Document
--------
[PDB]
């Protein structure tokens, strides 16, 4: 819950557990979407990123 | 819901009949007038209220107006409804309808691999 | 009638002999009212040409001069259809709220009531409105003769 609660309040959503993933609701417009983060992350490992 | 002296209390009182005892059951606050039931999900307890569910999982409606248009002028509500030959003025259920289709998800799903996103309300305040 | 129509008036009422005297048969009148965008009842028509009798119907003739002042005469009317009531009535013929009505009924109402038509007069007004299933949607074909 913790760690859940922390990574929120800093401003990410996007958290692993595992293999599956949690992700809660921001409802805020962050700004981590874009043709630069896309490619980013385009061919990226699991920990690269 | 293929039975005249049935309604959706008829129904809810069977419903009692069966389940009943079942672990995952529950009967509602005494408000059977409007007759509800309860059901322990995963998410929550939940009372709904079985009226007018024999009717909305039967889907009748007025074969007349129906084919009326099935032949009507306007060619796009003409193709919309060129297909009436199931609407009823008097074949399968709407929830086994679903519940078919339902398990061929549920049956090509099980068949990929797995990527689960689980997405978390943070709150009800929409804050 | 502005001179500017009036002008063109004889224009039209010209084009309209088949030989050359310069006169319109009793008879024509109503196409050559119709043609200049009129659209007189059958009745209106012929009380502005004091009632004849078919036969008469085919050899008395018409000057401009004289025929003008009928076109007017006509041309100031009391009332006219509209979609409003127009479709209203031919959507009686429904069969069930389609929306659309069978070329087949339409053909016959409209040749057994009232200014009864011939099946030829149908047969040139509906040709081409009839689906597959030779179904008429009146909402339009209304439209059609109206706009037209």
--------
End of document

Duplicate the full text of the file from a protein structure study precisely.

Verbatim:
[PDB]
């Protein structure tokens, strides 16, 4: 819950557990979407990123 | 819901009949007038209220107006409804309808691999 | 009638002999009212040409001069259809709220009531409105003769 609660309040959503993933609701417009983060992350490992 | 002296209390009182005892059951606050039931999900307890569910999982409606248009002028509500030959003025259920289709998800799903996103309300305040 | 129509008036009422005297048969009148965008009842028509009798119907003739002042005469009317009531009535013929009505009924109402038509007069007004299933949607074909 913790760690859940922390990574929120800093401003990410996007958290692993595992293999599956949690992700809660921001409802805020962050700004981590874009043709630069896309490619980013385009061919990226699991920990690269 | 293929039975005249049935309604959706008829129904809810069977419903009692069966389940009943079942672990995952529950009967509602005494408000059977409007007759509800309860059901322990995963998410929550939940009372709904079985009226007018024999009717909305039967889907009748007025074969007349129906084919009326099935032949009507306007060619796009003409193709919309060129297909009436199931609407009823008097074949399968709407929830086994679903519940078919339902398990061929549920049956090509099980068949990929797995990527689960689980997405978390943070709150009800929409804050 | 502005001179500017009036002008063109004889224009039209010209084009309209088949030989050359310069006169319109009793008879024509109503196409050559119709043609200049009129659209007189059958009745209106012929009380502005004091009632004849078919036969008469085919050899008395018409000057401009004289025929003008009928076109007017006509041309100031009391009332006219509209979609409003127009479709209203031919959507009686429904069969069930389609929306659309069978070329087949339409053909016959409209040749057994009232200014009864011939099946030829149908047969040139509906040709081409009839689906597959030779179904008429009146909402339009209304439209059609109206706009037209």